Built in the 1920's, by W.L. (Wally) Hamilton, the La Rita has a rich history in contributing to the cultural development of the Dalhart area. In 1942, J.C. Parker bought the right to manage both the Mission and the La Rita theatres. Mr. Wally Hamilton, who had moved to Beverly Hills, California, still retained ownership of the La Rita building. The Mission theatre building was owned by Dick Coon.
Mr. Parker had the La Rita remodeled in the summer of 1942 in Art Deco style. The USO Center that had been in the front of the building had to relocate in order for the auditorium to be widened. The seating capacity of the theatre was increased from 400 to 650, and new seats were installed throughout. It featured about 40 "love seats", which were actually a seat and a half. New air conditioning, sound equipment, and projection equipment were installed as well to make it one of the most modern movie theatres in the Southwest.
Dalhart had three military bases and many young men trained here. a Quarter Masters Unit held their reunion in Dalhart in the 2000's. Many of the veterans brought their wives or family to the La Rita to show them the site of many memorable times.
Mr. Parker and his family lived upstairs in one of the two efficiency apartments. Linda Childers was one of the Parker children.
As the Dalhart economy began to decline with the end of World War II, the theatre was home to movies featuring Roy Rogers, Gene Autry, Lash LaRue, Flash Gordon, and a host of others. Families came to town on Saturdays to shop, and for the kids to see double features. The ticket price was a dime, as was a pop and popcorn. When the last cowboy rode across the silver screen in 1957, the movies were stopped at the La Rita, but continued to be shown at the Mission theatre.
The building was silebt except for a variety of enterprises along the sidewalk. Included were a coffee shop, a bus terminal, a pet store, and photography studio, a barber shop, a gourmet popcorn place, and the office of the White and Nisbett insurance agency. The seats were removed from the auditorium. Some were used in the Peoples Chapel, when it was located in the old JayCees building. The gutted auditorium was then used as a warehouse space.
Dalhart Community Theatre, Inc. purchased the building in 1989, with an elaborate plan to transform the neglected beauty, into a performing arts theatre.
One of the first big challenges was a new roof. Then the abatement of the asbestos, the replacement of water lines, sewer lines, gas lines, conduit for electrical lines, and the compliance of building codes was done step by step. We exposed the steel girders in the ceiling and the 4x6 and 6x12 studs in the walls. When the new public rest rooms were available; we encouraged our guests to "be sure and see the rest rooms". We wanted them to share our vision of a vintage opera house.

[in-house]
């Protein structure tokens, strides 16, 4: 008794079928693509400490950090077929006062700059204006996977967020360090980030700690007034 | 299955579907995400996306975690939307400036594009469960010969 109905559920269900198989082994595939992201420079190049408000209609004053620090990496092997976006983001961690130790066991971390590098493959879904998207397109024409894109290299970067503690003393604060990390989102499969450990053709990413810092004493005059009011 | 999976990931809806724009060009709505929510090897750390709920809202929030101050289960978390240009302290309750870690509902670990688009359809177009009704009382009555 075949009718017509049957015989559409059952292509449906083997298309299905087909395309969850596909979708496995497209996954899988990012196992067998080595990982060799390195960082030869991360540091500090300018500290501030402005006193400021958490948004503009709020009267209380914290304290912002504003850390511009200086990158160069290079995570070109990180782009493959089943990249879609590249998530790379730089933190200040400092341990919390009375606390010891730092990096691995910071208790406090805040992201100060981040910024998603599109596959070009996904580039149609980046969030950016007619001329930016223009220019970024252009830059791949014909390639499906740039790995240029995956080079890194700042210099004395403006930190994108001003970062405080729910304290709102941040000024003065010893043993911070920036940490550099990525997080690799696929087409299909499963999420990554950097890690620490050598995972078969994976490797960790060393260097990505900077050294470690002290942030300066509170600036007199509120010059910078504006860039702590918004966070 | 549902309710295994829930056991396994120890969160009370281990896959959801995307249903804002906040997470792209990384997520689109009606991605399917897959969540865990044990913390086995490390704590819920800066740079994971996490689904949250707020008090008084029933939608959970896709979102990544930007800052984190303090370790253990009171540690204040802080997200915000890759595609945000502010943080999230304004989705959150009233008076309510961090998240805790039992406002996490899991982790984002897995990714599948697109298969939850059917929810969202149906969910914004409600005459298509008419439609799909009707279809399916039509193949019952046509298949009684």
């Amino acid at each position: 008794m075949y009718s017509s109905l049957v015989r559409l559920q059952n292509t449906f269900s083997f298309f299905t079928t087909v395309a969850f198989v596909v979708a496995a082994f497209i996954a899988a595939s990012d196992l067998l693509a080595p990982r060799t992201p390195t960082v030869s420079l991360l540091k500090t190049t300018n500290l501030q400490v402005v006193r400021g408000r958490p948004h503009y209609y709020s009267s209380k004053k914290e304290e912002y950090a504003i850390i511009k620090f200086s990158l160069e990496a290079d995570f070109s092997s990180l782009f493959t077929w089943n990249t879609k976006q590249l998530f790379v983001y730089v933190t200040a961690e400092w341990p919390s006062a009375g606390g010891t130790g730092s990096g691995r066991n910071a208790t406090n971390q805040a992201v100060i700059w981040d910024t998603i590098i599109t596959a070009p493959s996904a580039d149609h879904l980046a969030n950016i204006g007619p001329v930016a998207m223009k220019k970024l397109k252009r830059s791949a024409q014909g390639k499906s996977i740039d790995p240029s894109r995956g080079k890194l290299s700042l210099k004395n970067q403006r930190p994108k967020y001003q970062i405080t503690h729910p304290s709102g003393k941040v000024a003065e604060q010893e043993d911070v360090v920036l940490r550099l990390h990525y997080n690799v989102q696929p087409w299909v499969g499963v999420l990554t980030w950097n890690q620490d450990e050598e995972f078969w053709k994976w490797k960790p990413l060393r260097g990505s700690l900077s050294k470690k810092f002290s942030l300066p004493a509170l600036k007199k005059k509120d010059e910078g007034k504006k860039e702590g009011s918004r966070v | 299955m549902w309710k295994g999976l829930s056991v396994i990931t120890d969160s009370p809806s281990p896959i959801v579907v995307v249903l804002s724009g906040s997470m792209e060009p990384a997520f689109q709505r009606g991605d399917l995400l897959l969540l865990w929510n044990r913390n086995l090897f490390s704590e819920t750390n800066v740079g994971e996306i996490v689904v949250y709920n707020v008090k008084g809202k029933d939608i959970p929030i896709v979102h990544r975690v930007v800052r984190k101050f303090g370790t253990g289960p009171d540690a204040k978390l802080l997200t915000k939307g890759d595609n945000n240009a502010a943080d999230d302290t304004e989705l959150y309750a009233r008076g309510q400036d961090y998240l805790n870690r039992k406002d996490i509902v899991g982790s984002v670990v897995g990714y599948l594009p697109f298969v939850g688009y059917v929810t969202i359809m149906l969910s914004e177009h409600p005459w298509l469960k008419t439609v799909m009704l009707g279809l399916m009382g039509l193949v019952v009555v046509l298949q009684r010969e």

We had many fund raisers in the next few years to continue our dream of a legitimate theatre. We sold engraved granite blcoks to be installed in the front sidewalk. We did have an Amarillo architect, Bill Underwood, who made a scale model of the finished, fully decorated building. The original movie theatre had no balcony or second floor seating. We also had the enduring energy and expertise of Carol Hendrix, as our guide and mentor. The financial support of our trade area was a steady source of encouragement as the theatre progressed.
The original La Rita auditorium seats had bean stored in three or more places. We gathered from airport hangars, farmstead barns, and what is now the police station. After inventorying the various parts and pieces, we had enough for 224 chairs; the auditorium floor and two rows in the balcony. With the help of community education and the school district; we were able to use the Texas Department of Criminal Justice's reconditioning plant to refurbish these seats. The Honor Squad for the Dalhart TDCJ installed the refinished seats.
Performing continued during the rebuilding process. Only one summer was the theatre dark, due to scaffolding needed to install the ceiling. This would have been an unsafe environment. Our guests did not seem to mind the construction site or the borrowed folding chairs or the temporary stages and sets.